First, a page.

Completely new to electronics and I'm learning by trying to replace a bad PSU fan (bad bearing but no power problems to the fan). The original fan was 12 V, 0.5 A. I bought a rinky dink fan that was too small from Microcenter that was also 12 V and the amperage is not marked. I put it in there and this one worked but sounded like it was going a million miles an hour so I opted to buy some nice fans off of Amazon.

The new, nice fans run at 12 V, 0.12 A, however, no matter what combination I try (I tried all six) the new fans will not turn on. I retested with the crappy Microcenter fan and it still worked fine.

If I understand it correctly, the amperage being lower than the original means that the fan would have to provide more resistance if it's a 0.12A fan. Is it possible that the fan has some circuitry in place which prevents it from running because the amperage is too high? (V=IR?)

Original Fan

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New Fan


PSU Three Wire Plug

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Testing the Fan (Update 1)

I talked to a buddy who was an avionics technician - he pointed out the obvious. You can test the fan with a 9 V battery - shown below, it works. I have already tested the connections many, many, times so I'm confident it's connected. He pointed out that in the case of things like iDRAC (out of band management for servers for those unfamiliar) it modulates the voltage dependent on the load. It is possible this fan has an operating range of say, 6-12 V whereas on boot, the computer may modulate the voltage down below some lower bound in which case the fan won't turn on. Next experiment: Use a 1.5 V battery.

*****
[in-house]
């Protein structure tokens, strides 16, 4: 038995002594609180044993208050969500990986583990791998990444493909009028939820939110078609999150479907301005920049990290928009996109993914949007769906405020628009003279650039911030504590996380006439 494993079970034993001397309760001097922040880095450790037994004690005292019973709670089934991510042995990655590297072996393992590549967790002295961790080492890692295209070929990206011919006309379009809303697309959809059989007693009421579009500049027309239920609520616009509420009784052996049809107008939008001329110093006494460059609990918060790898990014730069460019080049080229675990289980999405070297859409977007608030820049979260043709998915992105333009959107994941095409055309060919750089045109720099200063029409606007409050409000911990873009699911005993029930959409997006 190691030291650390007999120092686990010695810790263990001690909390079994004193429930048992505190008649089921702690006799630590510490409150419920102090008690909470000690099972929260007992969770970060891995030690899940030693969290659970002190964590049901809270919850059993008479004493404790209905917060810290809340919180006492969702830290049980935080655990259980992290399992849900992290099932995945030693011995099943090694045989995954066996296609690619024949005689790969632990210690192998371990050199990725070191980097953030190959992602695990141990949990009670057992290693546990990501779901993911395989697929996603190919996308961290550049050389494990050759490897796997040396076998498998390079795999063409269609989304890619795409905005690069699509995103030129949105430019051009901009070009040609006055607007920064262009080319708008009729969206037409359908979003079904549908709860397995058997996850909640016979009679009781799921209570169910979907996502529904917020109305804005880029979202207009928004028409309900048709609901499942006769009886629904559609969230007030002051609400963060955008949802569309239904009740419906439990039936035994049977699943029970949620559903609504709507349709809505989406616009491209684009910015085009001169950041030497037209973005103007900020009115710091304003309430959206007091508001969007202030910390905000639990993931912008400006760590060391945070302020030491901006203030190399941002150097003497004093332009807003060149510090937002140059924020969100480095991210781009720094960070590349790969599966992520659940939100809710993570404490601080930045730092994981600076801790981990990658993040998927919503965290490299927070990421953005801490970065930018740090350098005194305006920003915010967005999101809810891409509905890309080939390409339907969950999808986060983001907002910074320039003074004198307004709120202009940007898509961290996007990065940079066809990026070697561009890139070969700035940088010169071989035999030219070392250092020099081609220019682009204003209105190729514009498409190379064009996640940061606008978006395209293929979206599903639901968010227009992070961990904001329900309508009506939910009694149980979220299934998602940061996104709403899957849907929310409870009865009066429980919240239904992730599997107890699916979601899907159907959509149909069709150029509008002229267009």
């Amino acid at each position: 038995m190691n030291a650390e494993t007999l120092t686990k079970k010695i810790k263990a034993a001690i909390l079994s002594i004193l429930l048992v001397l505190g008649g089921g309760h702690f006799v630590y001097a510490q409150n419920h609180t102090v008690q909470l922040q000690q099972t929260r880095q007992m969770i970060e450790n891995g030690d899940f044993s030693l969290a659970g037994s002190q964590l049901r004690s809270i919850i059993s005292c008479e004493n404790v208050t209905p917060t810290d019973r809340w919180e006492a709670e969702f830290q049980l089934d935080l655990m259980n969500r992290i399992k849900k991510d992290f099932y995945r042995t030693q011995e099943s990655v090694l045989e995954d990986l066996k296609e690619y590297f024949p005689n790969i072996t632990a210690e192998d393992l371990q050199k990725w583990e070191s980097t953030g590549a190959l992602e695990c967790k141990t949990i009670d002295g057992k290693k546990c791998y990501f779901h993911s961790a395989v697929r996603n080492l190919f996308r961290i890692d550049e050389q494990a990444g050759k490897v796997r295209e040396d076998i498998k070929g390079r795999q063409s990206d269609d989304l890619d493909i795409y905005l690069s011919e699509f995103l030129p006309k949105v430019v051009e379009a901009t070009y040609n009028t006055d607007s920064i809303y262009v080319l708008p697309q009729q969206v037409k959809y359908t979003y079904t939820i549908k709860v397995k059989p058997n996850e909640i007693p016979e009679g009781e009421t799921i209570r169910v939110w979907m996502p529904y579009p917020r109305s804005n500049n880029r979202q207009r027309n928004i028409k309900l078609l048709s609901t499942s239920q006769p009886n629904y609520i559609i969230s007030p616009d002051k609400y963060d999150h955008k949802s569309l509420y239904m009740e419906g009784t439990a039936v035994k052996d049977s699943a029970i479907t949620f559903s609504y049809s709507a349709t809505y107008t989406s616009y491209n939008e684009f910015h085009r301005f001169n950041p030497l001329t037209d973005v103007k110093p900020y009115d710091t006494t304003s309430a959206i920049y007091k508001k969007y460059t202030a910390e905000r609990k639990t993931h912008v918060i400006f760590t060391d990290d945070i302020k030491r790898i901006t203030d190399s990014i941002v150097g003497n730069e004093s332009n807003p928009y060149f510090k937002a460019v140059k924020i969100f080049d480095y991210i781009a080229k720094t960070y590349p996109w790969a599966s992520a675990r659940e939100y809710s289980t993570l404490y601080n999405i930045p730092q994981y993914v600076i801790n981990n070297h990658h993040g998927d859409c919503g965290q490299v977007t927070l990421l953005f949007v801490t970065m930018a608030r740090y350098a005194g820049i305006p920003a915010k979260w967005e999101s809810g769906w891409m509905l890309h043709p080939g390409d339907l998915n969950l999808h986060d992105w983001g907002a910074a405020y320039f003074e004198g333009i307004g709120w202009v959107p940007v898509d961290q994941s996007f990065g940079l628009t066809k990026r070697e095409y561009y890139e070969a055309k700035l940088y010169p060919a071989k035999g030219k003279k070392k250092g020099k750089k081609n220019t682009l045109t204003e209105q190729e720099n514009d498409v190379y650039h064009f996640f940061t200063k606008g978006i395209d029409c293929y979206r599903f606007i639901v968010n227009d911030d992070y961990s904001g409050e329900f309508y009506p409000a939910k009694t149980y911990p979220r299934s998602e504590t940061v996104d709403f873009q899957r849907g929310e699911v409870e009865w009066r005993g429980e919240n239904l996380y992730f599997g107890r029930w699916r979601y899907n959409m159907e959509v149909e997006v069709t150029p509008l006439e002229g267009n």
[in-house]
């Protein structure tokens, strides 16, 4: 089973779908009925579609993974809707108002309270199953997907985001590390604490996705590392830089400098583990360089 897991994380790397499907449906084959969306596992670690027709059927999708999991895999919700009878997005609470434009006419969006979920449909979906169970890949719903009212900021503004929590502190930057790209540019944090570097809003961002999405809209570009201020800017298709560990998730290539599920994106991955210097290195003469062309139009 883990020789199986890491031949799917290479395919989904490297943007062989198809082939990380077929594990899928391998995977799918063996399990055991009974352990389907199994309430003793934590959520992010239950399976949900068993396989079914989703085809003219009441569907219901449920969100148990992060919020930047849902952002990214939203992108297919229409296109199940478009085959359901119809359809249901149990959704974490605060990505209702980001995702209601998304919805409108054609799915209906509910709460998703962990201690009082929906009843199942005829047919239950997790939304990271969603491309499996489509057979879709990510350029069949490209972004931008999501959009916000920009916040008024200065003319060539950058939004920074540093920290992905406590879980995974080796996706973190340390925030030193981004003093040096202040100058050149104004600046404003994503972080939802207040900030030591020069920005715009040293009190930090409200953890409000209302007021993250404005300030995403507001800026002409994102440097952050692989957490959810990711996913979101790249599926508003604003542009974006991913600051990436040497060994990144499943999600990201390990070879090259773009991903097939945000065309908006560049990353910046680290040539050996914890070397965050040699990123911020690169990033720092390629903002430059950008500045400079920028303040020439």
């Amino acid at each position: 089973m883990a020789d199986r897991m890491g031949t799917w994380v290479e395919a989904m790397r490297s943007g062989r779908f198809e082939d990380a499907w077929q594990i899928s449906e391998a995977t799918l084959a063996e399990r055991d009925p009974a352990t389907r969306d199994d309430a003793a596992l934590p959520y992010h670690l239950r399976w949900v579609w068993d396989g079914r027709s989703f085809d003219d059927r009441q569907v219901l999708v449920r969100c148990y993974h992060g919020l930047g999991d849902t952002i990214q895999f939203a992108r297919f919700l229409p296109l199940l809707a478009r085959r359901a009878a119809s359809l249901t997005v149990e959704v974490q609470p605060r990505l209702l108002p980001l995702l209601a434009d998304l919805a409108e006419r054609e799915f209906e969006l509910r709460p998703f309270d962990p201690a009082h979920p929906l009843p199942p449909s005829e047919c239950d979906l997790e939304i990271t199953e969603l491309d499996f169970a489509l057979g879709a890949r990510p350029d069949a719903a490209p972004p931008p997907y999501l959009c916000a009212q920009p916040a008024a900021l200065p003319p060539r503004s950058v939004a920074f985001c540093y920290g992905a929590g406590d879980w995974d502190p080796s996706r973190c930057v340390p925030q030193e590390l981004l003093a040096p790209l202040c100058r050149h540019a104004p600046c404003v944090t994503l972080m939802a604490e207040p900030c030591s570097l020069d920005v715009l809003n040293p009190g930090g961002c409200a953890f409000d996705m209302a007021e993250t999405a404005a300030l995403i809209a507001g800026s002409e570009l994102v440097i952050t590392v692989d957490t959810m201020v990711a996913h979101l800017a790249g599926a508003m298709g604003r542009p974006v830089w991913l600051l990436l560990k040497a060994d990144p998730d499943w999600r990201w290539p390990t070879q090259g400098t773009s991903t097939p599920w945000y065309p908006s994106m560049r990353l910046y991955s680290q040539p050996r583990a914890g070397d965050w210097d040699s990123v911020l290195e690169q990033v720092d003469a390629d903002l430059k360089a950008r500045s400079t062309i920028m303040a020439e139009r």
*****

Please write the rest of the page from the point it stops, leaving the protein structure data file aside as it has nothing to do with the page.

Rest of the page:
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Update 2

I believe my friend's point has been proven - 1.5 V and the fan does nothing.

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Update 3

I've spent all night on this mostly out of curiosity trying pretty much every combination under the sun. I used a multimeter to check the connection and confirmed that only with positive to pin #2 and negative to pin #3 is there any registration so I can quite confidently say connection isn't the problem. What's absolutely odd is that even when off there is a constant voltage of ~0.4 V. When you turn it on it fluctuates and stabilizes at 0.2 V.

If you fire it up with the ohm meter you can watch it do some sort of probe at the beginning before stabilizing at around 6 ohms (even though the fan isn't working).

For whatever reason though, even though the circuit is complete, the board never provides more voltage. I confirmed this wasn't due to some passive power saving by turning on a very graphic intensive game that always has this thing screaming. It's obvious something is wrong because the CPU has downclocked. I noticed this behavior previously when testing several days ago - if either fan isn't spinning the CPU gets downclocked regardless of PSU temperature. Everything will start and run, but it will absolutely crawl. The test is easy to reproduce (if crude) stick a screwdriver in there to stop the fan from moving and watch how slow the computer goes. Then shutdown, let it spin freely, and it runs just fine.